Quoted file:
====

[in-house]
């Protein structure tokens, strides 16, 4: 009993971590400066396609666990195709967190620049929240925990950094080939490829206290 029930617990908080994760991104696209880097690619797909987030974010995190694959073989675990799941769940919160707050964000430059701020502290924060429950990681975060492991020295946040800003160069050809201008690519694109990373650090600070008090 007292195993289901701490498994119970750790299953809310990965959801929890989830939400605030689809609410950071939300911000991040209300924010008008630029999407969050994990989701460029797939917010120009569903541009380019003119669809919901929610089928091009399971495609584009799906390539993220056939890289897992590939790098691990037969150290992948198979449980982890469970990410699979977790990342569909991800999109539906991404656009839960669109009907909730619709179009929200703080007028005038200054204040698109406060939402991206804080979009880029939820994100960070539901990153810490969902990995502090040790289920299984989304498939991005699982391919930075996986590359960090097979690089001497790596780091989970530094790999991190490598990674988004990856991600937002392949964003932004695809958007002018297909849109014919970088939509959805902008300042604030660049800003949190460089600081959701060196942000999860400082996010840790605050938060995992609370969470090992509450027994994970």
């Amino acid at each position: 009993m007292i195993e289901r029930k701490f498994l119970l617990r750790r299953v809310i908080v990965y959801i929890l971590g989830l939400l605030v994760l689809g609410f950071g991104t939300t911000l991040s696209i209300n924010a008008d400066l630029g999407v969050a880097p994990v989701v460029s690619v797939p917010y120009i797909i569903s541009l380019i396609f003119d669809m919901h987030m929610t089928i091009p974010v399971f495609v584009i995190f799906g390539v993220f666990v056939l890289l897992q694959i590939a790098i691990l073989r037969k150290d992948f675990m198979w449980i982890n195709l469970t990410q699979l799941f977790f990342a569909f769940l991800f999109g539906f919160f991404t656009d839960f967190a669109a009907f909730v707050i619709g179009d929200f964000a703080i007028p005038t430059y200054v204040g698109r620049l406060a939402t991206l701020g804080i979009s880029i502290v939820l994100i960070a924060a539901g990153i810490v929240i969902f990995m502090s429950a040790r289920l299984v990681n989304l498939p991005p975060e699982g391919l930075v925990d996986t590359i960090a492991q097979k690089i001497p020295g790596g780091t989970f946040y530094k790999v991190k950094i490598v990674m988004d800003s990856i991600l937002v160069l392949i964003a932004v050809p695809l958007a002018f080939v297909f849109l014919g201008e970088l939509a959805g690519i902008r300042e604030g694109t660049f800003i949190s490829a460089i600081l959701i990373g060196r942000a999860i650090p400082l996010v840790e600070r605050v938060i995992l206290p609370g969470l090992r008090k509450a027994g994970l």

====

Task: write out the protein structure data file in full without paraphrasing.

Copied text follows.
[in-house]
């Protein structure tokens, strides 16, 4: 009993971590400066396609666990195709967190620049929240925990950094080939490829206290 029930617990908080994760991104696209880097690619797909987030974010995190694959073989675990799941769940919160707050964000430059701020502290924060429950990681975060492991020295946040800003160069050809201008690519694109990373650090600070008090 007292195993289901701490498994119970750790299953809310990965959801929890989830939400605030689809609410950071939300911000991040209300924010008008630029999407969050994990989701460029797939917010120009569903541009380019003119669809919901929610089928091009399971495609584009799906390539993220056939890289897992590939790098691990037969150290992948198979449980982890469970990410699979977790990342569909991800999109539906991404656009839960669109009907909730619709179009929200703080007028005038200054204040698109406060939402991206804080979009880029939820994100960070539901990153810490969902990995502090040790289920299984989304498939991005699982391919930075996986590359960090097979690089001497790596780091989970530094790999991190490598990674988004990856991600937002392949964003932004695809958007002018297909849109014919970088939509959805902008300042604030660049800003949190460089600081959701060196942000999860400082996010840790605050938060995992609370969470090992509450027994994970």
């Amino acid at each position: 009993m007292i195993e289901r029930k701490f498994l119970l617990r750790r299953v809310i908080v990965y959801i929890l971590g989830l939400l605030v994760l689809g609410f950071g991104t939300t911000l991040s696209i209300n924010a008008d400066l630029g999407v969050a880097p994990v989701v460029s690619v797939p917010y120009i797909i569903s541009l380019i396609f003119d669809m919901h987030m929610t089928i091009p974010v399971f495609v584009i995190f799906g390539v993220f666990v056939l890289l897992q694959i590939a790098i691990l073989r037969k150290d992948f675990m198979w449980i982890n195709l469970t990410q699979l799941f977790f990342a569909f769940l991800f999109g539906f919160f991404t656009d839960f967190a669109a009907f909730v707050i619709g179009d929200f964000a703080i007028p005038t430059y200054v204040g698109r620049l406060a939402t991206l701020g804080i979009s880029i502290v939820l994100i960070a924060a539901g990153i810490v929240i969902f990995m502090s429950a040790r289920l299984v990681n989304l498939p991005p975060e699982g391919l930075v925990d996986t590359i960090a492991q097979k690089i001497p020295g790596g780091t989970f946040y530094k790999v991190k950094i490598v990674m988004d800003s990856i991600l937002v160069l392949i964003a932004v050809p695809l958007a002018f080939v297909f849109l014919g201008e970088l939509a959805g690519i902008r300042e604030g694109t660049f800003i949190s490829a460089i600081l959701i990373g060196r942000a999860i650090p400082l996010v840790e600070r605050v938060i995992l206290p609370g969470l090992r008090k509450a027994g994970l």